Campus Life

New theatre lineup another winner

The 2009-2010 theatre season, as presented by the Department of Theatre and Dramatic Arts, promises to be another entertaining and highly varied lineup.

The season opens on a witty and sophisticated note with Noel Coward's Hay Fever, Oct. 20-24. Hay Fever is a comedy about a family whose theatrical excesses torment their unsuspecting visitors. The eccentric Blisses, including Judith, a recently "retired" stage actress, David, a self-absorbed novelist, and their two children, live in a world where reality slides easily into fiction. A group of unfortunate weekend guests – a proper diplomat, shy flapper, athletic boxer and fashionable sophisticate – are thrown into melodramatic scenes where their hosts react to situations that don't exist! The resulting hilarious chaos ends only when the tortured visitors tip-toe out the door.

Next on the University Theatre stage is the dark, turbulent and stark Festen, by David Eldridge, Nov. 24-28. Helge is turning 60 and it should be a time of celebration and a time for the family to gather and smooth over the cracks left by the suicide of Linda, the twin sister to Christian. As Helge's eldest son, Christian raises the first toast. Confined within the family house, guests are rocked by revelations that pierce and destroy the veneer of middle-class respectability.

Seating for Festen is limited and the play has very mature content, with material unsuitable for those under 18.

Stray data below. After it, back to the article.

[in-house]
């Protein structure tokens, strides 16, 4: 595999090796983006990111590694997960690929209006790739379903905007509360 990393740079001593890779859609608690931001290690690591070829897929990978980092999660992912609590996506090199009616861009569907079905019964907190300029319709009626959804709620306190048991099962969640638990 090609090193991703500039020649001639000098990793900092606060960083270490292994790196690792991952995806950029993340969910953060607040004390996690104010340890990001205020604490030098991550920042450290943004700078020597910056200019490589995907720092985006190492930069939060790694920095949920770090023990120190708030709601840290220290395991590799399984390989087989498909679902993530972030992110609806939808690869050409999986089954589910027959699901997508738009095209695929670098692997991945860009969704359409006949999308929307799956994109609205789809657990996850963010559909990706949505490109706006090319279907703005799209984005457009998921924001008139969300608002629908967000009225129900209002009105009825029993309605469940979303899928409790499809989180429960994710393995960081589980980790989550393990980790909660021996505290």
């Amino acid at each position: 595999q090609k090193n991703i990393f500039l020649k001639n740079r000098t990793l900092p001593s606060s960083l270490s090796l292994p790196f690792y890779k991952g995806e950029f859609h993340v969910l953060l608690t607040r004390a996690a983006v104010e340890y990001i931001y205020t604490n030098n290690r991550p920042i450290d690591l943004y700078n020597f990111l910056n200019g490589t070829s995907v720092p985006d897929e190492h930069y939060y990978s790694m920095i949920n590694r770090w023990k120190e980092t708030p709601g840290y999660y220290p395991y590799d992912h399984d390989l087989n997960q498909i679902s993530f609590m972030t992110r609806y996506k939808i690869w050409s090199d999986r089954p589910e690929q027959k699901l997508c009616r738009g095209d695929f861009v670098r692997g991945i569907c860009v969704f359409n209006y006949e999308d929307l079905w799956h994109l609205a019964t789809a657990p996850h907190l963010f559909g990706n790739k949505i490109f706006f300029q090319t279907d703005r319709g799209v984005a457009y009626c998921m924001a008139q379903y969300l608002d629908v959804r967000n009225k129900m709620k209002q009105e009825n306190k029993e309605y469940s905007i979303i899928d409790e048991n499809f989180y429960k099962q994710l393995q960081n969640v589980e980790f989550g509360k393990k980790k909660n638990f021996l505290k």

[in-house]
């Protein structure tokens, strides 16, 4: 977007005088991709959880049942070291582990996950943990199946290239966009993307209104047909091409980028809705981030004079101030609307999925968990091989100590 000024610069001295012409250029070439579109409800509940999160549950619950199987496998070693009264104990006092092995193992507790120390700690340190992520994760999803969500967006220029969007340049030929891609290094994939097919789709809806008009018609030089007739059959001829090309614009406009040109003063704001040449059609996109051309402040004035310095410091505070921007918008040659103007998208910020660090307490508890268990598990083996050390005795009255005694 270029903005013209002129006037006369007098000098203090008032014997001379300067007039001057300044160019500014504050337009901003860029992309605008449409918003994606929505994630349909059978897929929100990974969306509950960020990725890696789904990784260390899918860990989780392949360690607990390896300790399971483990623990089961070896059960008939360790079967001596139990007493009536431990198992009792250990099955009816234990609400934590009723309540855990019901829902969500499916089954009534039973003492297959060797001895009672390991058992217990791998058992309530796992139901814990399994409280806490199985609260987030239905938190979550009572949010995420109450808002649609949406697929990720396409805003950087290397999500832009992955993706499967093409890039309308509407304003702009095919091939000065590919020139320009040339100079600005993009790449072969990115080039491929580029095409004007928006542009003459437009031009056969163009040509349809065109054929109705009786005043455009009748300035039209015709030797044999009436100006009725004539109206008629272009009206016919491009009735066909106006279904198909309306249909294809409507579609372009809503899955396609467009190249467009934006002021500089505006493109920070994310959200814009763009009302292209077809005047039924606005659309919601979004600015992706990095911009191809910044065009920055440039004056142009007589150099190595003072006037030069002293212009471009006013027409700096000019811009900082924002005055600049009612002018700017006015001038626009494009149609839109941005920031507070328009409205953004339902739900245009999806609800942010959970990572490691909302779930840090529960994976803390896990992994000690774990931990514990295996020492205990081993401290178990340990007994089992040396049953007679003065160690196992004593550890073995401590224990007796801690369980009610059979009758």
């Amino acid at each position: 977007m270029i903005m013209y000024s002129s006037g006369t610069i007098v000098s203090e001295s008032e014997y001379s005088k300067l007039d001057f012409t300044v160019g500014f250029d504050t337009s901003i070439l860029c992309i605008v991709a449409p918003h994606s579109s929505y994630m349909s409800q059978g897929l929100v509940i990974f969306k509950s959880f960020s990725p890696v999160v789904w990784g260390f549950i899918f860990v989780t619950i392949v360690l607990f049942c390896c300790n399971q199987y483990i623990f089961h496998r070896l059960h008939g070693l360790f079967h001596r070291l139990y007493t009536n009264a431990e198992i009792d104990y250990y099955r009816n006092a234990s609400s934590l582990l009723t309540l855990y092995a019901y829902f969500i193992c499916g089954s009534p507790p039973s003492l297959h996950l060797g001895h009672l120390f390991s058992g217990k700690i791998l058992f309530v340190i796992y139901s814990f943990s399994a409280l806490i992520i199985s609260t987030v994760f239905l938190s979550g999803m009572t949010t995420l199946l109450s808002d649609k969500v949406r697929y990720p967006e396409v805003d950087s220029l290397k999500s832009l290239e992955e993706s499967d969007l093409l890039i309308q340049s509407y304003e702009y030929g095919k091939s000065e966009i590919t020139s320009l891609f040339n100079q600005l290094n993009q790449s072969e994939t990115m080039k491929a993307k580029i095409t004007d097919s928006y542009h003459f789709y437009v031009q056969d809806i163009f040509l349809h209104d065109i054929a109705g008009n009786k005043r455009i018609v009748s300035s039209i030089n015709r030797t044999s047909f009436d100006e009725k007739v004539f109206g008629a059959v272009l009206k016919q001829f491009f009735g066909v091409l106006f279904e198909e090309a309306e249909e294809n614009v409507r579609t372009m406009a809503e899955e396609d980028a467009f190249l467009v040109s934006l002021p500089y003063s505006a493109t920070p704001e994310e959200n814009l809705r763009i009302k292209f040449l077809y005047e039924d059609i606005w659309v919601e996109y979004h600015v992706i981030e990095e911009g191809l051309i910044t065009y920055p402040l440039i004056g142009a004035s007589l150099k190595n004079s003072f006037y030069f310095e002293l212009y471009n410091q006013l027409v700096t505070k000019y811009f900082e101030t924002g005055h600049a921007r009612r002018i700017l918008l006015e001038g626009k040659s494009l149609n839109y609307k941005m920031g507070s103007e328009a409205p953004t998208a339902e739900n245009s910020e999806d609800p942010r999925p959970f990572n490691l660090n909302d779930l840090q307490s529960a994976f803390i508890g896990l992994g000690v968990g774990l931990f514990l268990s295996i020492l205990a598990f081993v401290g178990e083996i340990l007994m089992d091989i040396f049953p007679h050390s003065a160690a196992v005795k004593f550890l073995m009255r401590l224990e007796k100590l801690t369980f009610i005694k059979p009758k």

The cultural phenomenon Hair, by Gerome Ragni and James Rado, with music by Galt McDermot, explodes onto the stage from Feb. 9-13, including an unusual midnight performance on Feb. 12. Set in New York City of the 1960s, a tribe of long-haired hippies celebrates its pacifist bohemian lifestyle, vehemently condemning the Vietnam War and embracing the sexual revolution. Through dance and song, Hair exposes the passionate fervor of a contentious era. Colourful and unforgettable, this rock musical has defined a generation.

The season ends in March with a 400-year old masterful classic entitled Life is a Dream, by Pedro Calderon de la Barca, which was adapted by Adrian Mitchell and John Barton. Written by a prominent playwright of Spain's Golden Age, it is the story of a king who, on the advice of an astrologer, imprisons his infant son for fear the boy will grow up to rebel against him. When, at age 20, the young man awakens from a drug-induced sleep to find himself on the throne, he behaves rather badly and is returned to prison. His excursion to the palace is said to be merely a dream, but citizens take up his cause and stage a rebellion in support of his becoming their king once and for all.

Set in a fictional Poland, Calderón's play explores illusion and reality, fate and free will, tyranny and kindness. Sometimes violent and dramatic, sometimes thoughtful and even comic, this classic has entertained audiences for nearly 400 years.

Watch for season ticket specials coming in September.